The worlds of Wakanda, Mars, and Green Fluorescent Proteins will converge on Wednesday, March 31, and the O’Neill School’s Shahzeen Attari will be there front-and-center.
Attari will moderate “The Power of Stories: Writing the Future of Our Planet,” a prelude to the inaugural Nobel Prize Summit in April. The event will bring together three distinguished guests to discuss how the stories we tell now will affect future generations. The event is free and open to the public.
- Martin Chalfie, a University Professor in the Department of Biological Sciences at Columbia University. In 2008 he shared the Nobel Prize in Chemistry for his introduction of Green Fluorescent Protein (GFP) as a biological marker.
- Joe Robert Cole, co-writer of the Academy Award-nominated Black Panther, for which he received a National Association for the Advancement of Colored People (NAACP) Award. His critically-acclaimed Netflix directorial debut All Day and a Night was released May 2020. He produced the Emmy-Winning FX series American Crime Story: The People vs. OJ Simpson, for which he earned a Writers Guild of America (WGA) Award for Outstanding Writing and is currently co-writing the sequel to Black Panther.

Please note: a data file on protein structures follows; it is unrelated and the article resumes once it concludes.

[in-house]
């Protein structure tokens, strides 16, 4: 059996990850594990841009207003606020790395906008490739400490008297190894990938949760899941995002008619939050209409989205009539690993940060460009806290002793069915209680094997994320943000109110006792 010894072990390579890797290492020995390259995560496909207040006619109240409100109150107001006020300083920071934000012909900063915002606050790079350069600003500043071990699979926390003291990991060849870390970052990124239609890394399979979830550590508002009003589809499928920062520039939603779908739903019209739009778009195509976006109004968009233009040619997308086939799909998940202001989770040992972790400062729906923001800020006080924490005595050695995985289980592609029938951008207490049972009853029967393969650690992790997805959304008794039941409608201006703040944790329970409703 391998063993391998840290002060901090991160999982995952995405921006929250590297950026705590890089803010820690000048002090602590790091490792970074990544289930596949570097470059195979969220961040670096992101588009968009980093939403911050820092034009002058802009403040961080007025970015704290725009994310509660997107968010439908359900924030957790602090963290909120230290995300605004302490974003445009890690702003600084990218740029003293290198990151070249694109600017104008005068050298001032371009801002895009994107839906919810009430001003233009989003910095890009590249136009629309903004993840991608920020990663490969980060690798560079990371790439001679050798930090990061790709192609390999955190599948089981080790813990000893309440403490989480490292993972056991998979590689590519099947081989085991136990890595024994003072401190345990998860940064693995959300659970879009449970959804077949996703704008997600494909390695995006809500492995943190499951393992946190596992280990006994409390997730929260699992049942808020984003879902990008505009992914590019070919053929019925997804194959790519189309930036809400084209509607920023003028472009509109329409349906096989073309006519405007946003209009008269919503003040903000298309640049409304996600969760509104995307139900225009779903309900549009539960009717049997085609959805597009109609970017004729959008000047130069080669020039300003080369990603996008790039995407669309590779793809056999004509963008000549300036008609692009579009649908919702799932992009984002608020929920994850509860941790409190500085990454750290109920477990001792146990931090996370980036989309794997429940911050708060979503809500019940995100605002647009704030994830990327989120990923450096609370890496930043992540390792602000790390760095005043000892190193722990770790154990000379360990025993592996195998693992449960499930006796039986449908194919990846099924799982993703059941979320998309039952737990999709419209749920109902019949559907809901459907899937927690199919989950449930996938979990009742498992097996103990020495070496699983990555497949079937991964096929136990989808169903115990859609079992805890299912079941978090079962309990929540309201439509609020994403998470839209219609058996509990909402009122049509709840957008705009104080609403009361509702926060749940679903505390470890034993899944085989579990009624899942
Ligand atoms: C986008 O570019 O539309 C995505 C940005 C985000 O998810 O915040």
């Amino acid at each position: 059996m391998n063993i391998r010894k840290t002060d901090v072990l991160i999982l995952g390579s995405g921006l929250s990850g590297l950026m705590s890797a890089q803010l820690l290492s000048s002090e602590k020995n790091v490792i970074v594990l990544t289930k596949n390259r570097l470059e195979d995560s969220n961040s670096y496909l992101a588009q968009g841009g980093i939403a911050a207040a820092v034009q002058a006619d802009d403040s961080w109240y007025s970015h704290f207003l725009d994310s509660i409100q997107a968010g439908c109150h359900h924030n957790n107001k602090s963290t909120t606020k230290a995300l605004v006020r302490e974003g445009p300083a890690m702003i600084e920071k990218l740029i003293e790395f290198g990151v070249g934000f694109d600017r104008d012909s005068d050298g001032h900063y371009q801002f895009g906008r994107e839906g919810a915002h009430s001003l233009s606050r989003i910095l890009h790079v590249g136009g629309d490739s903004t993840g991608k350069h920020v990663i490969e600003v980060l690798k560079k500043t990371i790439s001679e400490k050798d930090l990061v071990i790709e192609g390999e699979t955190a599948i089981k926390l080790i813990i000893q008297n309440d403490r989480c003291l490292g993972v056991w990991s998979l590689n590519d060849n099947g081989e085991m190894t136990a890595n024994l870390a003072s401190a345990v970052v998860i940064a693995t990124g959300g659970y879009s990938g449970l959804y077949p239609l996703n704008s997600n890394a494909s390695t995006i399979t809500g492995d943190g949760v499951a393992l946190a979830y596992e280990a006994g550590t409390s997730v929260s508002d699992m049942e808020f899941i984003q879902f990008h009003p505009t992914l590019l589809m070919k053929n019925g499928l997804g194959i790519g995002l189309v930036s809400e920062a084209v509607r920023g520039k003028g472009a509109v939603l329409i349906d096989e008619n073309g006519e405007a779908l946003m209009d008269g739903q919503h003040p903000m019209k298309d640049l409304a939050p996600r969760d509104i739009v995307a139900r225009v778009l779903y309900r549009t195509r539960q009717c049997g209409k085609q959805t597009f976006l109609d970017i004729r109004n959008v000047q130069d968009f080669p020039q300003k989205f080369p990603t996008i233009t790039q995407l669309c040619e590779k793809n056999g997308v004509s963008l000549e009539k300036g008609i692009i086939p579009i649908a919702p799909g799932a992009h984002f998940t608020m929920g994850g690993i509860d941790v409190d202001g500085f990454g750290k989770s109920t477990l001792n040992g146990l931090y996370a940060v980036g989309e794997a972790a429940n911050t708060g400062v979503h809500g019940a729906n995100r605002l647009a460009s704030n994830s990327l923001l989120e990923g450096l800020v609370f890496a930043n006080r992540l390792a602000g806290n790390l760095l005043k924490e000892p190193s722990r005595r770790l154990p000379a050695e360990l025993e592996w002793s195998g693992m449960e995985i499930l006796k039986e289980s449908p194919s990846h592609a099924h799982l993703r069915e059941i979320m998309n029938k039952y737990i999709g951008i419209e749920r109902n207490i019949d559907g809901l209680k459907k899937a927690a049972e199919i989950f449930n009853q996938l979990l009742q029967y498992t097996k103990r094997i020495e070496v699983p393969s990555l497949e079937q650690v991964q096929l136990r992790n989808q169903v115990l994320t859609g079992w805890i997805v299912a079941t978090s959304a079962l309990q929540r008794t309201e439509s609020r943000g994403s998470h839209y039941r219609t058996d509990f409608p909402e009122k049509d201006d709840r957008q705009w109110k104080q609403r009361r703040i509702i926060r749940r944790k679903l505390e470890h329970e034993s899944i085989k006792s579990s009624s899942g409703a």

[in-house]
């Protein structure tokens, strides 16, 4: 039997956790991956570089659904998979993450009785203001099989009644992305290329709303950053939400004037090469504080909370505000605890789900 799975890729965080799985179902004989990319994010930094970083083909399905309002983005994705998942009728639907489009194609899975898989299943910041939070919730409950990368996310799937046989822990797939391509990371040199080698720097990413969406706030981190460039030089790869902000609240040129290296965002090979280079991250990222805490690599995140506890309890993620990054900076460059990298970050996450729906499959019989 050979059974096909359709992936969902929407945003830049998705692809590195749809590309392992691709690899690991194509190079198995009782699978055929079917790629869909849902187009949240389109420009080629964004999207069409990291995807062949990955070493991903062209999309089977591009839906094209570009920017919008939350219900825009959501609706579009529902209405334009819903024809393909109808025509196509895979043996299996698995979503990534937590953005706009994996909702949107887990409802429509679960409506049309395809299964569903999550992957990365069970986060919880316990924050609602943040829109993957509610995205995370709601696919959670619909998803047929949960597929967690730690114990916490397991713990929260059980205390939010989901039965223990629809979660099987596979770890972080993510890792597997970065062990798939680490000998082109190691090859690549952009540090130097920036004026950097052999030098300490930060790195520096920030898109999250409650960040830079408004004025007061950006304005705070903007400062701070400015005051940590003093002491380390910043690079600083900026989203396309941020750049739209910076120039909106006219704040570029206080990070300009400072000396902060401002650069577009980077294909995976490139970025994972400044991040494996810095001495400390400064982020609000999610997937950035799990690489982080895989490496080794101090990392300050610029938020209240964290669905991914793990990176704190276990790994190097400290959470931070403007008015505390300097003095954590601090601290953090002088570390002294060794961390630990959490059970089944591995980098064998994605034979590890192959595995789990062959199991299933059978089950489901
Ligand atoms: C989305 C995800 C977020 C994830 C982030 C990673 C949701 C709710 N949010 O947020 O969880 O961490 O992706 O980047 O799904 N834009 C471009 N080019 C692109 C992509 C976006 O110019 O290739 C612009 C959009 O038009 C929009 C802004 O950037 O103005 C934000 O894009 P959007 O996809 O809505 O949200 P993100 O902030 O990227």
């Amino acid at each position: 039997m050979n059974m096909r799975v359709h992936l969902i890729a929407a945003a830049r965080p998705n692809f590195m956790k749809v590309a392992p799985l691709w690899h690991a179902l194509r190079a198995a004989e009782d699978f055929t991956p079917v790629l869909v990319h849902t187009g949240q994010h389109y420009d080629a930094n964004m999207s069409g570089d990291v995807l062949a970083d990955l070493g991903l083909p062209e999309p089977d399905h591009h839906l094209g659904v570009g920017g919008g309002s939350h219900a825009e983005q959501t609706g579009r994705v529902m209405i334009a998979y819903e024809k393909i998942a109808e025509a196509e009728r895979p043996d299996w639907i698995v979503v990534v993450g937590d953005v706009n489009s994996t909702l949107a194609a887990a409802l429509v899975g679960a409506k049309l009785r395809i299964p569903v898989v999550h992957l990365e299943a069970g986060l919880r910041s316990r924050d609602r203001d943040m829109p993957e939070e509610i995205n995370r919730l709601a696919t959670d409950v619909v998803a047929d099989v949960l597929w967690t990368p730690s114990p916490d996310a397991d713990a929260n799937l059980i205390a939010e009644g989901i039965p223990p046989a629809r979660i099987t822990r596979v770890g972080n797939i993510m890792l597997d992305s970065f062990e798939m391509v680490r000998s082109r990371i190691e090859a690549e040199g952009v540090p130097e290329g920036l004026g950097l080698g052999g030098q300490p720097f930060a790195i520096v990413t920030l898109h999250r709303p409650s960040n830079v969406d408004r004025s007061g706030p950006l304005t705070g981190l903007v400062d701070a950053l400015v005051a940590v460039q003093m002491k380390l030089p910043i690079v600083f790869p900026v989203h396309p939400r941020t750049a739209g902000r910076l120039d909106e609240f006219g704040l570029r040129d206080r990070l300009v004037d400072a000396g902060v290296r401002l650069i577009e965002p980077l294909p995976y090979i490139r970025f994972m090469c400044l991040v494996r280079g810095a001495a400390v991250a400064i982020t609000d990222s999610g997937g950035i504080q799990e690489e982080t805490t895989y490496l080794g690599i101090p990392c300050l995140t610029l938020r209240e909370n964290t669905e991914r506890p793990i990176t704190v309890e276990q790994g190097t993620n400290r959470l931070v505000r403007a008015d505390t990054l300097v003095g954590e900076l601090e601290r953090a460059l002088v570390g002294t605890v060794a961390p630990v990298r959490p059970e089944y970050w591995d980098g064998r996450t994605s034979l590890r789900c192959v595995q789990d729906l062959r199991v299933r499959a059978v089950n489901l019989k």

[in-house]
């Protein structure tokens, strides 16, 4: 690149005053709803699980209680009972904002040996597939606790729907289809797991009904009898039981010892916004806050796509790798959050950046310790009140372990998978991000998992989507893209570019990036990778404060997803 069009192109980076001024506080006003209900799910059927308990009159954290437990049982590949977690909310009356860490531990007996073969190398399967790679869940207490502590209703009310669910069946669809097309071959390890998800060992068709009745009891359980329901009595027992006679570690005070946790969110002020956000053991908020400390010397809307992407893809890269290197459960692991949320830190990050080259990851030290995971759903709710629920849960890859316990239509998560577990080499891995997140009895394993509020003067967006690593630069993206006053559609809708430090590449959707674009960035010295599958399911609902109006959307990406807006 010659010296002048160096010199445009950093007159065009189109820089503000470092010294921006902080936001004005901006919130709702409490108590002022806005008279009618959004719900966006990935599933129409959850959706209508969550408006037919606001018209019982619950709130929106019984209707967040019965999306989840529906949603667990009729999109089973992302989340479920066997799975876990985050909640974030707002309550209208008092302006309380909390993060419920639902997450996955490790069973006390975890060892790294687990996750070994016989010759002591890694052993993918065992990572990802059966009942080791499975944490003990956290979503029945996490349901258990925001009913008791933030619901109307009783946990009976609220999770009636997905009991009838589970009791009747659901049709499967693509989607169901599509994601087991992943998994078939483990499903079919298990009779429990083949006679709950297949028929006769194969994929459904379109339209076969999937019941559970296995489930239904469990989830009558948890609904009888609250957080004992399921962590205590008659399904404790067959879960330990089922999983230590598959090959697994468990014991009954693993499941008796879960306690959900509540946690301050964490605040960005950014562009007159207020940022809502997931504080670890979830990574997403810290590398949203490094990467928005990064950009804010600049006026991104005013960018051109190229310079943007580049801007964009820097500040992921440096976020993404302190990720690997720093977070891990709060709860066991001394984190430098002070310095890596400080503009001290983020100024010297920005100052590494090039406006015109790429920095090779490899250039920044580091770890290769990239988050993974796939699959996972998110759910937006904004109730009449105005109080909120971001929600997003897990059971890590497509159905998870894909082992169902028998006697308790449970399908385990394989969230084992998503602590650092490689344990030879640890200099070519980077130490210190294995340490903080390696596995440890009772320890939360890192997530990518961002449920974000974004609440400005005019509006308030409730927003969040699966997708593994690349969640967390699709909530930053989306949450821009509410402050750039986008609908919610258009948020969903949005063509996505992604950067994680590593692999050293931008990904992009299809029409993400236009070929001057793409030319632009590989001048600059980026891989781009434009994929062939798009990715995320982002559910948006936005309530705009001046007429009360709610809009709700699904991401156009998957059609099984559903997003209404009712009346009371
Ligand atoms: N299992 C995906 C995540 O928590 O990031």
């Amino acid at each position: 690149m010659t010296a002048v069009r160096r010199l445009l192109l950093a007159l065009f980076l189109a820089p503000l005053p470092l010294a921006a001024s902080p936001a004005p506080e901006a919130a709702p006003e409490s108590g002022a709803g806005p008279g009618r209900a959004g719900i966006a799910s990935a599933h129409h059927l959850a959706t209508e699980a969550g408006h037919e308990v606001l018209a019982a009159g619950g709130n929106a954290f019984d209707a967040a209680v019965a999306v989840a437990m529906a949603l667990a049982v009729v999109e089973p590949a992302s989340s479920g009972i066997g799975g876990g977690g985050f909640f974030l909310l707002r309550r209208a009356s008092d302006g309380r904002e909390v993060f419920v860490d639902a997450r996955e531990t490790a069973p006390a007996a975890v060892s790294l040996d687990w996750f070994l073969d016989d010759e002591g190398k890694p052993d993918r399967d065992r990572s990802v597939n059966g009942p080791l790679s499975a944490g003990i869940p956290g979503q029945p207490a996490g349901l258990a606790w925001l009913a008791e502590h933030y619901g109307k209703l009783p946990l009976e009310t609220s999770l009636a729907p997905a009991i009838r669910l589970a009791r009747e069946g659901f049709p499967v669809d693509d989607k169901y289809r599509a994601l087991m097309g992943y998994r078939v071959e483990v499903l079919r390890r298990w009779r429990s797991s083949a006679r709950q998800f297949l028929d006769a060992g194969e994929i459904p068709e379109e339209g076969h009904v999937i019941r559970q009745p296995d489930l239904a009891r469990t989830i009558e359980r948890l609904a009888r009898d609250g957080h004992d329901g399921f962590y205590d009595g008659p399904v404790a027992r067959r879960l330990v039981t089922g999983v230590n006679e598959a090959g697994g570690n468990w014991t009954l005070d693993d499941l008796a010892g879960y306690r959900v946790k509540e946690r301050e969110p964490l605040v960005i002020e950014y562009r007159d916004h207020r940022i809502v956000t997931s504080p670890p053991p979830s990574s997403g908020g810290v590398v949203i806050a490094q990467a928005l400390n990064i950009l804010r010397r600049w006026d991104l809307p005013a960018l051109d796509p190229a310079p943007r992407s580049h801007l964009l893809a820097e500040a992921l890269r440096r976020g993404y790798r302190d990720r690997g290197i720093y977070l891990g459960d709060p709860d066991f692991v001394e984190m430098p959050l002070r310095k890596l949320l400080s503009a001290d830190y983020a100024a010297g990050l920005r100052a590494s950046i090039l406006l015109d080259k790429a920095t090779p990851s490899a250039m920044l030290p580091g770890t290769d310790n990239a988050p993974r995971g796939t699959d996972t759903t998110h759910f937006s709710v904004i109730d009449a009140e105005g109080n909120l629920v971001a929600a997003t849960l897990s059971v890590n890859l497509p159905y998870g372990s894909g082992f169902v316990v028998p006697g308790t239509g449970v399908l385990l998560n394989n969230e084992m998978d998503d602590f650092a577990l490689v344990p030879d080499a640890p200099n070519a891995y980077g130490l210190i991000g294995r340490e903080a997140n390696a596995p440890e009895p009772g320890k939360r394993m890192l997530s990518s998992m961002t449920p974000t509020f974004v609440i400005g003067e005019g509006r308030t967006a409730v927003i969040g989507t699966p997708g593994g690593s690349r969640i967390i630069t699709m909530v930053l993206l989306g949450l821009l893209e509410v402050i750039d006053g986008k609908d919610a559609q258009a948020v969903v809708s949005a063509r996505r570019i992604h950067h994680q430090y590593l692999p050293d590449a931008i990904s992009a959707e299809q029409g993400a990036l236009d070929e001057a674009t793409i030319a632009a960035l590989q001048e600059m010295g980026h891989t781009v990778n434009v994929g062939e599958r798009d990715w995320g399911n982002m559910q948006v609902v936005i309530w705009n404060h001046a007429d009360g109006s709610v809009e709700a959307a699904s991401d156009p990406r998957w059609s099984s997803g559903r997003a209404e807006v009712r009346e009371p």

- Kim Stanley Robinson, an American science fiction writer, best known for his Mars trilogy, Red Mars, Green Mars, and Blue Mars. He was sent to the Antarctica by the U.S. National Science Foundation in 1995 and 2016, and is advisor to the Clarion Writers’ Workshop and the Sierra Nevada Research Foundation. His most recent novel is about climate change and is called The Ministry for the Future.
“There are so many commonalities across these three guests,” Attari said. “Each of them deals with stories. Stories of the future. Stories that are empowering in terms of race and gender. Stories that expand our scientific approach. Whether it’s fiction or nonfiction, all of them are storytellers, and my goal is to try to figure out what can be learned about how to build a more sustainable future.”
The use of storytelling to convey information and affect change is an area of active research for Attari. Her research focuses on the psychology of resource use and how to motivate public action on climate change. Attari and her lab work on problems that draw on both cognitive and environmental science, and focus on perceptions, motivations, and biases related to climate change and sustainability.
Each guest on the panel, she says, brings a unique view of science and the role it plays in creating a better world.